Helen Clark: Statement at the ECOSOC Coordination SegmentJul 13, 2009
Remarks by Helen Clark
Administrator of the United Nations Development Programmme
on the occasion of the
ECOSOC Coordination Segment
Panel discussion on “The impacts of the financial and economic crises on sustainable development, particularly their social implications”
Monday, 13 July 2009, Geneva
Ladies and Gentlemen,
Around the world the economic crisis has caused misery and hardship.
Those least responsible for the crisis, the poorest and the most vulnerable, stand to bear the brunt of its effects.
They are also the least able to respond.
Forceful policy action, nationally and internationally, has prevented a collapse of the global financial system, and there are signs of stabilization and improved confidence, as the G8 leaders have noted.
For many developing countries, however, the full impact of the crisis is only now being felt, as they experience steep declines in exports, investment, remittances, and, where relevant, tourism volumes and receipts.
Faced with the resulting slump in revenues, governments in many developing countries are less able to respond their peoples’ needs at this time when social protection is most required.
Without stepped up ODA now, complemented by more fiscal space and support from the International Financial Institutions (IFIs), the toll on human development will be felt for years to come. Behind the headline figures on growing poverty and unemployment is the deeper human suffering and longer term impacts on human development.
For example, as families face dwindling income, their children may be taken out of school and never reach their full potential. As well, the food available to them is likely to be less nutritious, compromising children’s growth and development, and making them less able to contribute to their societies and economies in the future.
These issues were extensively discussed at the recent UN Conference on “The World Financial and Economic Crisis and its Impact on Development”. There, Member States called for scaled-up and co-ordinated UN action and for adequate support to be provided to the UN development system’s crisis response.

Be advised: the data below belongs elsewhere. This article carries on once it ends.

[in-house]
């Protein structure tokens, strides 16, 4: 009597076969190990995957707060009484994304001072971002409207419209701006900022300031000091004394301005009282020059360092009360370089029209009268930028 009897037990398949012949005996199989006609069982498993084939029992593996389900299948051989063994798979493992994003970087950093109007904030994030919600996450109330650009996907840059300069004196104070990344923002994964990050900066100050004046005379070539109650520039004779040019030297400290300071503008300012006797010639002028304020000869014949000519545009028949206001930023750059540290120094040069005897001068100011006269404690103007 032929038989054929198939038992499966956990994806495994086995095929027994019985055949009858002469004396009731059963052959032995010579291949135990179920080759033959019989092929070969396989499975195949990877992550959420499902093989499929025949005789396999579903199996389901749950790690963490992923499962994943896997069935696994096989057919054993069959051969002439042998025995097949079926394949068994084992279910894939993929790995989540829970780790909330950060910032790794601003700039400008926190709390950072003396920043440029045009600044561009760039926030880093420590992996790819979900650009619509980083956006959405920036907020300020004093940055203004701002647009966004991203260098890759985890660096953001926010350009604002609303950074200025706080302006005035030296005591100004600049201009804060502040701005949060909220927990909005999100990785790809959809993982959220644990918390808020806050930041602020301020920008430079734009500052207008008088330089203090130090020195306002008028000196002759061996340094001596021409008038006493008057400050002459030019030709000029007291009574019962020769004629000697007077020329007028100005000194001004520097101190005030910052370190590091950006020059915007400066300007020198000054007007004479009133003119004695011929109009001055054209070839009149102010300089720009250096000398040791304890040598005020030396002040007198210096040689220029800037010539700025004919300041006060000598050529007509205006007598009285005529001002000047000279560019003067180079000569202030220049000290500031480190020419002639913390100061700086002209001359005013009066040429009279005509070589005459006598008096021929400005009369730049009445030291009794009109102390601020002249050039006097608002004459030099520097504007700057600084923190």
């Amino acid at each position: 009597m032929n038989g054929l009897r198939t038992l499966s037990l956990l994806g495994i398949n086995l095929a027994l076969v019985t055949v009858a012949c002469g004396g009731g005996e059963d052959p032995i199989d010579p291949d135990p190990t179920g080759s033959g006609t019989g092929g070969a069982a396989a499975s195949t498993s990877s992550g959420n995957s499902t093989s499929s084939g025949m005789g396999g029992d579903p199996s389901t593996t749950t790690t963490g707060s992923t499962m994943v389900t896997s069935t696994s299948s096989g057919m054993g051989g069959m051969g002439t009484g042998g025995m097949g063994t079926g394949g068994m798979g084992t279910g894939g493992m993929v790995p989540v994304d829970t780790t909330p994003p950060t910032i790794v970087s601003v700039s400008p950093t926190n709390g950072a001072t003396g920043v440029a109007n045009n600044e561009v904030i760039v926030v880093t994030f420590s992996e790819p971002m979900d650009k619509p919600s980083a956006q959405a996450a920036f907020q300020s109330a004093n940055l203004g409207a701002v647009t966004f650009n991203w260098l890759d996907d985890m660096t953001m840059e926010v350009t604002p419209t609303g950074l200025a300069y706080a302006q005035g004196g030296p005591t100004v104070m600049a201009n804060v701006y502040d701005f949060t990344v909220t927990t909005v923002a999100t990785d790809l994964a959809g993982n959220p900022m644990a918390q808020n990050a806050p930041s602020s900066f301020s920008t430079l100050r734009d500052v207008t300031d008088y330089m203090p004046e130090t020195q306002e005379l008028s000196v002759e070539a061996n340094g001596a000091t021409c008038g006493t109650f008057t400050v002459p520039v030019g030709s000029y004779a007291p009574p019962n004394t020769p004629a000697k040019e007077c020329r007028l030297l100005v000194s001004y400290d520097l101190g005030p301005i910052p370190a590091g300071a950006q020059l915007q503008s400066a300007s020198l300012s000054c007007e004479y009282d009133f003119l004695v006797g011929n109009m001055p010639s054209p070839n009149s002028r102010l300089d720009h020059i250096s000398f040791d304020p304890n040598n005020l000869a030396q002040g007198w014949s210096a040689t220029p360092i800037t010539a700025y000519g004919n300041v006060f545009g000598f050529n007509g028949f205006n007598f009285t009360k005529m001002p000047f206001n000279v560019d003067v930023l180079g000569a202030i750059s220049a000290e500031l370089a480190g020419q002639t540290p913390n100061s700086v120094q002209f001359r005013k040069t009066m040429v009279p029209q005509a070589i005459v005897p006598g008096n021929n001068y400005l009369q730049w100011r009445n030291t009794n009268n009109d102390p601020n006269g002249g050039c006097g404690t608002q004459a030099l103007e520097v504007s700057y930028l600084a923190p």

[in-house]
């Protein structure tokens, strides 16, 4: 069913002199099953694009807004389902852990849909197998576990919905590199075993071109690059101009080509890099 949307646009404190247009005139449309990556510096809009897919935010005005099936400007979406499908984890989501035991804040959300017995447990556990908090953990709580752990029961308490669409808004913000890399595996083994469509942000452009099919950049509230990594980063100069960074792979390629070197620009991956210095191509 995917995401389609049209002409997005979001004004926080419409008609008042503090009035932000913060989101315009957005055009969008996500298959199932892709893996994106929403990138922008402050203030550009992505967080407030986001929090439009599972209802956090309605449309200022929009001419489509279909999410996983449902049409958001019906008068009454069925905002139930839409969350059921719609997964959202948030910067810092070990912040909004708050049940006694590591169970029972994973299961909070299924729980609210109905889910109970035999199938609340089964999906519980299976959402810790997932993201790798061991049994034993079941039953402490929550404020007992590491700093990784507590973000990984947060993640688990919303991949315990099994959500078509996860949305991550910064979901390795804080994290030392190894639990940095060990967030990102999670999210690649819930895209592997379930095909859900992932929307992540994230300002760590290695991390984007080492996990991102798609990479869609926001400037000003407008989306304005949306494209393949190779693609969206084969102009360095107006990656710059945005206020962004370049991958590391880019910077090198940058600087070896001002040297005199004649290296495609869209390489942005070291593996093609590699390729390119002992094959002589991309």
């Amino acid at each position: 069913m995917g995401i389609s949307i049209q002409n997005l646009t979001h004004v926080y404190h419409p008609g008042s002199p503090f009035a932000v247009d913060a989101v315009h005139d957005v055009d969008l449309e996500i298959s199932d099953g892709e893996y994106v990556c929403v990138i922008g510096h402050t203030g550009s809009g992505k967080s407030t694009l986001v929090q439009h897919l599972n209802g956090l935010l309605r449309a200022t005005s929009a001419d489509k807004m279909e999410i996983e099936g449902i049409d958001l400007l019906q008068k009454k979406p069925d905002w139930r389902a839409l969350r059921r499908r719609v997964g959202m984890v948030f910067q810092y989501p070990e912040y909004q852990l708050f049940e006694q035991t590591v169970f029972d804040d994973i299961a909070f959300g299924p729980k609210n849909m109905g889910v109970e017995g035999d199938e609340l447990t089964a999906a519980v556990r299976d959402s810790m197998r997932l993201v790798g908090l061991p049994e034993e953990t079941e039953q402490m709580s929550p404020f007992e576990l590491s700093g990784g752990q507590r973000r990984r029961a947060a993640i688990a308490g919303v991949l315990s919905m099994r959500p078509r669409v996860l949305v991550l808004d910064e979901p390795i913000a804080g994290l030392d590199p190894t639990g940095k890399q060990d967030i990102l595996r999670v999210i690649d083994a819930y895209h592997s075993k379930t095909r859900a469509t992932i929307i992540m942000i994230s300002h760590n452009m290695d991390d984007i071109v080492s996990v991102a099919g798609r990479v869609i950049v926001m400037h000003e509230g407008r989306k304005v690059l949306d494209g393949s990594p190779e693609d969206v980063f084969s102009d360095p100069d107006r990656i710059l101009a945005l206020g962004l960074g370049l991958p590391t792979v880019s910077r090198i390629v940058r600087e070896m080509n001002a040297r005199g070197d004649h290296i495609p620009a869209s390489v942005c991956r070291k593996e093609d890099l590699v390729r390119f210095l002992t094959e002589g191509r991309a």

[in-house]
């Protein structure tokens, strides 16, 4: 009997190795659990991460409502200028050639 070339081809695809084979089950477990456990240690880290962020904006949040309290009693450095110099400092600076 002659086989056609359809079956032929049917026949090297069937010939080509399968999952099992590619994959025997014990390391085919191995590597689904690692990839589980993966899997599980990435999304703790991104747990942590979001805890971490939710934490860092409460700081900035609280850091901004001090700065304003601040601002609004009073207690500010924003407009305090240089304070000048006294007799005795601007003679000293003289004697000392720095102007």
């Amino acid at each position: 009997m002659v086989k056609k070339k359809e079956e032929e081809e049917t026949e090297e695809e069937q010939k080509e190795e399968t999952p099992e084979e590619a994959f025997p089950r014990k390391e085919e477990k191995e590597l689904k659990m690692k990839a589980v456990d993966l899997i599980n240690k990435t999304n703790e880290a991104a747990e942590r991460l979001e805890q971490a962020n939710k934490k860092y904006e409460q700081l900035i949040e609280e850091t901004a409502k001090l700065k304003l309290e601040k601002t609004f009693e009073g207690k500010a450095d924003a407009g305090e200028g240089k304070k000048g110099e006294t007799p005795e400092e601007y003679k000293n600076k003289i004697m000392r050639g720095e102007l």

There is a largely common understanding that we must work to prevent a reversal in the hard-won gains made towards achieving the Millennium Development Goals (MDGs).
Providing the right type of support now will alleviate suffering and is therefore a humanitarian calling. But it is also a development imperative, since it will prevent many from slipping even further into the poverty which would have consequences that lasting beyond a generation.
The UN development system has been articulating and supporting a coherent global response to the current global crisis.
In UNDP, for example, we are assisting programme countries to analyze the human development impact of the crisis, and to design appropriate programmes and policy responses on how to protect the most vulnerable through social protection initiatives.
UNDP can advise on what has worked in other countries to mitigate the impact of severe economic shocks, and is sharing lessons and advising nations accordingly.
The economic crisis has come on top of recent experiences of high food and fuel prices which placed great stress on poor and vulnerable countries and people. It also comes as we are facing the first influenza pandemic in forty years and the huge climate challenge.
These complex and often inter-connected challenges threaten to overwhelm the already limited capacity of poor countries and their populations to cope.
They remind us of the importance of developing the critical capacity needed to make nations and communities more resilient to shocks in the longer term.
They also remind us that we must have integrated approaches to dealing with the multiple and interlinked challenges our world faces.
UNDP is now bringing its climate change work into the centre of its thinking about development and poverty reduction. We are working to support developing countries achieve outcomes at Copenhagen this December which are positive both for development overall and for achieving the Millennium Development Goals (MDGs).
Times of crisis are times for bold thinking and action. Now as countries work to come back from recession, investing part of their fiscal stimulus in green technologies and infrastructure would be positive for a future low-carbon route to development, as it would be for employment and for sustaining demand in economies.
Overall, “business-as-usual” approaches to development today are not sufficient to foster progress for tomorrow and beyond.
If the international community is to honour its commitment to achieve the MDGs by 2015, more ODA is needed now. ODA pledges already made, including those year after year at the G8, must be met, if not augmented, to support low-income countries through the current crisis. The next meeting of the G20 in September should also focus on the needs of low-income countries at this critical time.
With delivery of the ODA already pledged, and with more consideration from the IFIs, low-income countries can be supported to maintain their budgets for basic services and maintain traction on MDGs. That way the worst fears we have for the effects of the global recession on human development will not be realized.